Lubovitch's 'Othello' puts poetry in motion

Joffrey Ballet
Chicago Sun-Times

By Hedy Weiss

Among the many miracles of Shakespeare's plays is that for all their pure verbal splendor, they also happen to speak brilliantly as dance. Just think of the ballets inspired by "Romeo and Juliet," as well as those based on "The Taming of the Shrew," "A Midsummer Night's Dream" and even "Hamlet," and you realize how well the playwright's sharply defined characters and plots lend themselves to visceral movement.

In his enthralling, boldly original "Othello," choreographer Lar Lubovitch proves himself a true master of such words-into-motion "translation," weaving this classic tale of love and all-devouring jealousy in the most fluid and audacious dance terms. Lubovitch also banishes the need for the mime and stilted gestures that make even the most otherwise modern story ballets feel oh-so-19th century.

First produced in 1997 by American Ballet Theater, and now receiving a magnificent revival by the Joffrey Ballet, Lubovitch's "Othello" is proof that the sheer propulsive drive of bodies churned by emotion is enough to tell a tale. The choreographer uses a gorgeous blend of ballet and contemporary movement (think Boris Eifman but without the kitschy edge). He adds his particularly ingenious way with partnering (the lifts devised for this ballet are thrilling in their invention and complexity, whether with rigidly horizontal bodies held aloft, sinuous entanglements or a dreamy sort of centripetal spinning motion).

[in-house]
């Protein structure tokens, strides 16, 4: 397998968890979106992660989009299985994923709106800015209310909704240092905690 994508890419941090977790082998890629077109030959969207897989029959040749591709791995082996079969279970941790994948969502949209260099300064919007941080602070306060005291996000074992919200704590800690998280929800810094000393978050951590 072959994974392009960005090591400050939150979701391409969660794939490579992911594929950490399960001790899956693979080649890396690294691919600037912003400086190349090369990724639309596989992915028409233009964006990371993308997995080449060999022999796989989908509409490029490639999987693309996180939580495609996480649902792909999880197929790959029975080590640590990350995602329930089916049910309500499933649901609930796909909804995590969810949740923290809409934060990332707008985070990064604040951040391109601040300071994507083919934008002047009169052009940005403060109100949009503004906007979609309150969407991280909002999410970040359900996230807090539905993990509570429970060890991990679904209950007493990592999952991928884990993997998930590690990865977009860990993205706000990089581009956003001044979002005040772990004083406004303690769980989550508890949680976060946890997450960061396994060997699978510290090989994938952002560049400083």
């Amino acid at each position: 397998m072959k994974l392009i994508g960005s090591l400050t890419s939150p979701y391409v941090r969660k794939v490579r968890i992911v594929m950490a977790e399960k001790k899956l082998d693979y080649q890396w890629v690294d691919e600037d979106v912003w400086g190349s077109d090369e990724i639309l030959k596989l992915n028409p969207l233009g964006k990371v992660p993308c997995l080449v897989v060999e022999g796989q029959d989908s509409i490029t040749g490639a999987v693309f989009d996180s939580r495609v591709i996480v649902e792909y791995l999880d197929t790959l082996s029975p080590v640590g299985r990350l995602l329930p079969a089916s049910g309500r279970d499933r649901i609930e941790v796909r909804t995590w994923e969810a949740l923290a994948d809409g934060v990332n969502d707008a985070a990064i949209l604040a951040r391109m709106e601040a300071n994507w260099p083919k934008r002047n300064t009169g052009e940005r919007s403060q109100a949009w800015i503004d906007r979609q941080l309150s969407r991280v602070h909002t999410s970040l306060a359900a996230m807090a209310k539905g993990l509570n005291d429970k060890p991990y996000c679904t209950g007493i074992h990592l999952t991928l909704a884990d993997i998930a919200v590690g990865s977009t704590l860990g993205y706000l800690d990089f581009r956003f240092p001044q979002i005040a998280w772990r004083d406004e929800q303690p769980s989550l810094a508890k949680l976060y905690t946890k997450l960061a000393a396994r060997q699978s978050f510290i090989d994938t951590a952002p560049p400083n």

And all this enables him to evoke the drives of the characters, the mood of a scene and even the environment (a sequence in which the ensemble becomes a sea of stormy waves is nothing short of hypnotic).

Othello's inner demons are visualized as he imagines his betrayal. There are sophisticated soliloquies, duets (for Othello and Iago, Othello and Desdemona, Iago and his much-abused wife, Emilia) and tense triangulated relationships -- all passion-filled and dangerous. And Elliot Goldenthal's lushly burnished score (with echoes of Prokofiev and Shostakovich, plus subtle riffs of jazz) is vividly played by the Chicago Sinfonietta, led by Scott Speck.

The dancing at Wednesday's opening was at once rapturous and fevered, with the dark, towering Fabrice Calmels all volatility as Othello, the Moor; April Daly all heat and light as Desdemona; Matthew Adamczyk oozing sadistic venom as Iago; Valerie Robin, relentless as the ever-rejected Emilia; Aaron Rogers, fleet as the naive admirer, and Allison Walsh, exceptional and full of fire as the wild street girl. The superb ensemble, too, continually stirred the ballet's emotional flames.

Adding to the magic in this glorious addition to the Joffrey repertoire are George Tsypin's visionary set of shattered Venetian glass panels, the stunningly evocative lighting of Jack Mehler, and the Renaissance finery of Ann Hould Ward's costumes.